Smooth Jazz Magazine

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David Benoit

Interview with David Benoit
A Midnight Rendezvous
By: Avzal Ismail


David Benoit; What can be said about a musician who has done it all in style through the decades, gathering a global legion of fans in the process and still at his “A” game. I recently had the pleasure of interviewing him on the release of his latest stellar 10 track album “A Midnight Rendezvous” with Big Band. Definitely, a must-have for all Benoit fans. 

He was most engaging during the interview while covering several topics one being influencers such as Bill Evans, Chick Corea, Bach the music of Brazil, and classical music among many others which are staples for the development of any musician irrespective of era or genre for a young artist to enhance their art form. We touched on the effects that Covid has on the industry as we agreed that the impact has been devastating to the global music scene, especially regarding touring and live performances.  Enjoy the rest of my interview with David…

SJM: Are there any songs that fans ‘expect’ you to play when performing live? 

DAVID: Oh yes there are! 

  1. Linus and Lucy
  2. Freedom at Midnight
  3. Kei’s Song

SJM: Give the readers some insight into your creative process. What gets your creative juices flowing?

DAVID: Oh that would be a call from a producer. It’s always nice to have deadlines like when the record label asks for a new record. That always gets the juices flowing!

SJM: Do you have any favorite big bands or big band leaders current or past?

DAVID: Some of my favorites include Rob McConnell and The Boss Brass, Gordon Goodwin’s Big Phat Band, Buddy Rich Big Band just to name a few. 

SJM: When you were an up-and-coming musician was there any album or were there any albums that had a particular influence on you?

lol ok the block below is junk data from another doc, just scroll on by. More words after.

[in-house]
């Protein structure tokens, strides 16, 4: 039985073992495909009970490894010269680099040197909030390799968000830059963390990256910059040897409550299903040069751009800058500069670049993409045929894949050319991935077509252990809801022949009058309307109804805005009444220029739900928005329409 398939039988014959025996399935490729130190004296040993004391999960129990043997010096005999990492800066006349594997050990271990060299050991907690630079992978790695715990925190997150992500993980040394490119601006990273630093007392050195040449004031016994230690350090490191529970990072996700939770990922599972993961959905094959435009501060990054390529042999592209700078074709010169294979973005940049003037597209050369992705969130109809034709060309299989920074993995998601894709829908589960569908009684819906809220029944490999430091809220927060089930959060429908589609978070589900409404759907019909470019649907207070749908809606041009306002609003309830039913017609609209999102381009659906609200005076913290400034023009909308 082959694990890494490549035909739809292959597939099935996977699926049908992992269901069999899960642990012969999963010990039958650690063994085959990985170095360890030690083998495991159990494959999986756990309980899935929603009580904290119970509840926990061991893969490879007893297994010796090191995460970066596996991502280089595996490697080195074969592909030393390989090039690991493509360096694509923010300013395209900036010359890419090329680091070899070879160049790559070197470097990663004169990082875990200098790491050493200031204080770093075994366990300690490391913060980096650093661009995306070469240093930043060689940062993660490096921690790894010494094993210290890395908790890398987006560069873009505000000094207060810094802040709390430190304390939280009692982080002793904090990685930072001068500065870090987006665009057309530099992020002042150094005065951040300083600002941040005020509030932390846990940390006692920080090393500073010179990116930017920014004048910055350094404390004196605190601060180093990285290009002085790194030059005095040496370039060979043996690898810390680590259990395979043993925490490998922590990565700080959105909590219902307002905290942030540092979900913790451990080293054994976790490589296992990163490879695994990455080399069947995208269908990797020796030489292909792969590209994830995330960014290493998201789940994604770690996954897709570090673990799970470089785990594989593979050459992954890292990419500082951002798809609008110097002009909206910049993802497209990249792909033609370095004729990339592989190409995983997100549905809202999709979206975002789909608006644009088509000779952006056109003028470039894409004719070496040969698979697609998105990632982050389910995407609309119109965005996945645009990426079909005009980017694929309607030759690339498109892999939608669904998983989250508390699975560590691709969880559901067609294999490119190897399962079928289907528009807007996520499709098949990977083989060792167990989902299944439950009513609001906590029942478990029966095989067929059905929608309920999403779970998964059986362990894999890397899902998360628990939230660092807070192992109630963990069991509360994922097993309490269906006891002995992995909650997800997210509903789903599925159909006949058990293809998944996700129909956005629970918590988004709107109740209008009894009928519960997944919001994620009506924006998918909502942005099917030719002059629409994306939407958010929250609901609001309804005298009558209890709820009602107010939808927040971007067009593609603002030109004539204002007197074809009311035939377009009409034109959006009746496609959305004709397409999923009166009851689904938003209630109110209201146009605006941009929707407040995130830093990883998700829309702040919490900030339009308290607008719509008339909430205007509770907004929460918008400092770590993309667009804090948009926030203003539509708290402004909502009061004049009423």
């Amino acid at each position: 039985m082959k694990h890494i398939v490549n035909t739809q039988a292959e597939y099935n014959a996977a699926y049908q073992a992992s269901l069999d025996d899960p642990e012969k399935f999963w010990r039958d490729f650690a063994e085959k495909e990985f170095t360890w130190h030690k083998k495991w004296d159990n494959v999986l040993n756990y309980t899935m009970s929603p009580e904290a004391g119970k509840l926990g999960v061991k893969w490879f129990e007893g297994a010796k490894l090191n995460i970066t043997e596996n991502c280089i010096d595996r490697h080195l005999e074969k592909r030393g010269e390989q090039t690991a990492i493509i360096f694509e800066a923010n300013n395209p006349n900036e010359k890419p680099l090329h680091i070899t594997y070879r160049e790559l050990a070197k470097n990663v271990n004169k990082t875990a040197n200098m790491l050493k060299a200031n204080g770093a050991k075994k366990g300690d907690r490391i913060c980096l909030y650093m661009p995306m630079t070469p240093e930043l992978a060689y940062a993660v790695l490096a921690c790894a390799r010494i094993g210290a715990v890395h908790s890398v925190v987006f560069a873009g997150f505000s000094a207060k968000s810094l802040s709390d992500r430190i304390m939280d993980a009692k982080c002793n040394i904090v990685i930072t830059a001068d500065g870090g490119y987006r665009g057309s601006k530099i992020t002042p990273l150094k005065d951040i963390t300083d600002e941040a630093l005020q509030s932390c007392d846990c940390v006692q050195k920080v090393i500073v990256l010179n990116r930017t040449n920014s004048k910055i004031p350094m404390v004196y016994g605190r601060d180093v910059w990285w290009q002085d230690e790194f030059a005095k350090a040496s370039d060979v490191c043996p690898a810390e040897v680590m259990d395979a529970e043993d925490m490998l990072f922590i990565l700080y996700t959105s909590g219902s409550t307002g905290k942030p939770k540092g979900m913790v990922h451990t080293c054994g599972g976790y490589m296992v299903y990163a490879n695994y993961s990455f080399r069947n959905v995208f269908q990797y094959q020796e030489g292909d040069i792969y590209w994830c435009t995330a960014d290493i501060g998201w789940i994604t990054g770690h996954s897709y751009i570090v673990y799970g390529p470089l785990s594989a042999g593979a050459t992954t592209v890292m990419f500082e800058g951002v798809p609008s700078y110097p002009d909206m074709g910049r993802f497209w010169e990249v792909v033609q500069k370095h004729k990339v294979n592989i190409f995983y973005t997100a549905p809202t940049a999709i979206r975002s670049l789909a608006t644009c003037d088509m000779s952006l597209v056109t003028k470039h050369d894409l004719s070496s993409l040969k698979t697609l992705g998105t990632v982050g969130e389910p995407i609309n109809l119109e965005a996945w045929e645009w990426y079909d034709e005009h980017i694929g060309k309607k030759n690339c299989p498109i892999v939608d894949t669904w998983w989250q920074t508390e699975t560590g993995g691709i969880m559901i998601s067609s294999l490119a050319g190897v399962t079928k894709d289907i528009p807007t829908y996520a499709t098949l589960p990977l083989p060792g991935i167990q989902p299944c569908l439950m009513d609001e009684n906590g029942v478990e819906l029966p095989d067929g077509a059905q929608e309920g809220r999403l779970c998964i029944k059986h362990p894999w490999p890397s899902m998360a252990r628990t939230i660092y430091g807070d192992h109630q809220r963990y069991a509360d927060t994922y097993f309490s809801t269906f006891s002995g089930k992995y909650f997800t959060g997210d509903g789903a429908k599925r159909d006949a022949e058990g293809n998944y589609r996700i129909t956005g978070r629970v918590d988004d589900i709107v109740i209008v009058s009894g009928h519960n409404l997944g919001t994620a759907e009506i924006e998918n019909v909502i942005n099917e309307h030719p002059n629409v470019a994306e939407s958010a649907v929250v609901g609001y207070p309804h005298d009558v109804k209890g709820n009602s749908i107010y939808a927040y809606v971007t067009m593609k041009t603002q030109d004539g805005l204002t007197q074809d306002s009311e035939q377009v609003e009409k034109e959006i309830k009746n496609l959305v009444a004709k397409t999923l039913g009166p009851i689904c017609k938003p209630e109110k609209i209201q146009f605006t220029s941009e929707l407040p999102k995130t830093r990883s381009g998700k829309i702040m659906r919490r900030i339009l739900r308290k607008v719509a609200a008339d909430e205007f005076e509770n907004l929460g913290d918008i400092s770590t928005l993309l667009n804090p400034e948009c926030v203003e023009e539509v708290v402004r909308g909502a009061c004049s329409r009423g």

DAVID: There were many. One was a group from New Orleans called BOSS TRES BIEN. Also, Ramsey Lewis, Sergio Mendes, Henry Mancini, and all the early James Bond soundtracks. 

SJM: What drew you to record Maren Morris’ “The Bones?”

DAVID: My manager brought that song to me and I thought it had a nice mysterious groove. 

SJM: Any special memories when you were the music director for Ann Margret and Connie Stevens?

DAVID: Well actually, when I toured with Ann Margret, it was the only time I’ve been to South Africa. We played at the resort called “Sun City.” This was in the late 70’s during Apartheid. One time I played and conducted for Connie Stevens in Atlantic city then the following week, I walked over to the hotel next door and did a week with Lainie Kazan. 

SJM: WOW…Sun City..a few hours’ drive away from me. Anyways to continue, When I listen to your Big Band songs such as “Cabin Fever” I get the sense that you were bouncing off the walls so to speak, “Generations,” “Waiting for Spring” all evoke different emotions. Could you perhaps describe a bit of each?

DAVID: “Generations” is about my memories playing with Dave Brubeck who was 80 and Taylor Eigsti who was 17 at the time. “Waiting for Spring” and “Cabin Fever” appear on my first all straight jazz album, “Waiting for Spring.” I thought those tunes lent themselves well to big band. 

SJM: Thank you David for an insightful interview and for taking the time out to talk to us.

DAVID: It’s my pleasure and thank you for having me.